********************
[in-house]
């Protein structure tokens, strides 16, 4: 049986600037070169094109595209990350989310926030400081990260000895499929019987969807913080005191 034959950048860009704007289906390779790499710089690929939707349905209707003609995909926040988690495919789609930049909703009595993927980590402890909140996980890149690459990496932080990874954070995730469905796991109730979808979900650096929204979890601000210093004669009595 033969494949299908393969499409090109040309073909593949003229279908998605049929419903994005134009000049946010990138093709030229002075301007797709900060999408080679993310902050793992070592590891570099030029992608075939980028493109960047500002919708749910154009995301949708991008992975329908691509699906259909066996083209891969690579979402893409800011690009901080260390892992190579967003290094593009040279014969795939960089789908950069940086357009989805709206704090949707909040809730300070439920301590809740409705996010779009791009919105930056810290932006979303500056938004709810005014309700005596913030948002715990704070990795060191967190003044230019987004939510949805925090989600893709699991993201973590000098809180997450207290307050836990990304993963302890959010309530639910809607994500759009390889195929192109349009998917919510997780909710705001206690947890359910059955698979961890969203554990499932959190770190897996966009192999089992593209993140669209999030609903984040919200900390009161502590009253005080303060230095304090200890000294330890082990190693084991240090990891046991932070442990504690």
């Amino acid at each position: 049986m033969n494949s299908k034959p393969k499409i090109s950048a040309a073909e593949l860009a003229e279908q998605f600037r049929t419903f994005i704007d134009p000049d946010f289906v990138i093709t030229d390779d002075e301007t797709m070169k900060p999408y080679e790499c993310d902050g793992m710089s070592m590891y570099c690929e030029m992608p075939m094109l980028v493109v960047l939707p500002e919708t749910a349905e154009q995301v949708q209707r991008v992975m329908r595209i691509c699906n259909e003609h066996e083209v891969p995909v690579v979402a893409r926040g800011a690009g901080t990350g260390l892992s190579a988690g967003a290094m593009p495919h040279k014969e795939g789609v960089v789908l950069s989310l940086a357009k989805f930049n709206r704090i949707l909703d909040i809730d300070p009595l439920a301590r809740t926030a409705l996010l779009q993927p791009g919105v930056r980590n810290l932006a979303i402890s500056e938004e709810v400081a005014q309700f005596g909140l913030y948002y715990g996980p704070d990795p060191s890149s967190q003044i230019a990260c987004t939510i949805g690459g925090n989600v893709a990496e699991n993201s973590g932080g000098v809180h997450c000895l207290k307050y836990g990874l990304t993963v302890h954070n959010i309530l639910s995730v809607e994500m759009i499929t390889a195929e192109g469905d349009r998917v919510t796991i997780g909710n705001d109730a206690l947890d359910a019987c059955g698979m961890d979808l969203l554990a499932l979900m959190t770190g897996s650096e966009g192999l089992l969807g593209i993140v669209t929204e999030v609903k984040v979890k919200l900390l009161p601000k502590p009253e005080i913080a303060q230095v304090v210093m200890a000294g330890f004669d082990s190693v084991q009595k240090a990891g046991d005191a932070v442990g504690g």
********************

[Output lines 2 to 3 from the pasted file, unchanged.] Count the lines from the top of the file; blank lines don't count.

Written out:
């Protein structure tokens, strides 16, 4: 049986600037070169094109595209990350989310926030400081990260000895499929019987969807913080005191 034959950048860009704007289906390779790499710089690929939707349905209707003609995909926040988690495919789609930049909703009595993927980590402890909140996980890149690459990496932080990874954070995730469905796991109730979808979900650096929204979890601000210093004669009595 033969494949299908393969499409090109040309073909593949003229279908998605049929419903994005134009000049946010990138093709030229002075301007797709900060999408080679993310902050793992070592590891570099030029992608075939980028493109960047500002919708749910154009995301949708991008992975329908691509699906259909066996083209891969690579979402893409800011690009901080260390892992190579967003290094593009040279014969795939960089789908950069940086357009989805709206704090949707909040809730300070439920301590809740409705996010779009791009919105930056810290932006979303500056938004709810005014309700005596913030948002715990704070990795060191967190003044230019987004939510949805925090989600893709699991993201973590000098809180997450207290307050836990990304993963302890959010309530639910809607994500759009390889195929192109349009998917919510997780909710705001206690947890359910059955698979961890969203554990499932959190770190897996966009192999089992593209993140669209999030609903984040919200900390009161502590009253005080303060230095304090200890000294330890082990190693084991240090990891046991932070442990504690």
């Amino acid at each position: 049986m033969n494949s299908k034959p393969k499409i090109s950048a040309a073909e593949l860009a003229e279908q998605f600037r049929t419903f994005i704007d134009p000049d946010f289906v990138i093709t030229d390779d002075e301007t797709m070169k900060p999408y080679e790499c993310d902050g793992m710089s070592m590891y570099c690929e030029m992608p075939m094109l980028v493109v960047l939707p500002e919708t749910a349905e154009q995301v949708q209707r991008v992975m329908r595209i691509c699906n259909e003609h066996e083209v891969p995909v690579v979402a893409r926040g800011a690009g901080t990350g260390l892992s190579a988690g967003a290094m593009p495919h040279k014969e795939g789609v960089v789908l950069s989310l940086a357009k989805f930049n709206r704090i949707l909703d909040i809730d300070p009595l439920a301590r809740t926030a409705l996010l779009q993927p791009g919105v930056r980590n810290l932006a979303i402890s500056e938004e709810v400081a005014q309700f005596g909140l913030y948002y715990g996980p704070d990795p060191s890149s967190q003044i230019a990260c987004t939510i949805g690459g925090n989600v893709a990496e699991n993201s973590g932080g000098v809180h997450c000895l207290k307050y836990g990874l990304t993963v302890h954070n959010i309530l639910s995730v809607e994500m759009i499929t390889a195929e192109g469905d349009r998917v919510t796991i997780g909710n705001d109730a206690l947890d359910a019987c059955g698979m961890d979808l969203l554990a499932l979900m959190t770190g897996s650096e966009g192999l089992l969807g593209i993140v669209t929204e999030v609903k984040v979890k919200l900390l009161p601000k502590p009253e005080i913080a303060q230095v304090v210093m200890a000294g330890f004669d082990s190693v084991q009595k240090a990891g046991d005191a932070v442990g504690g």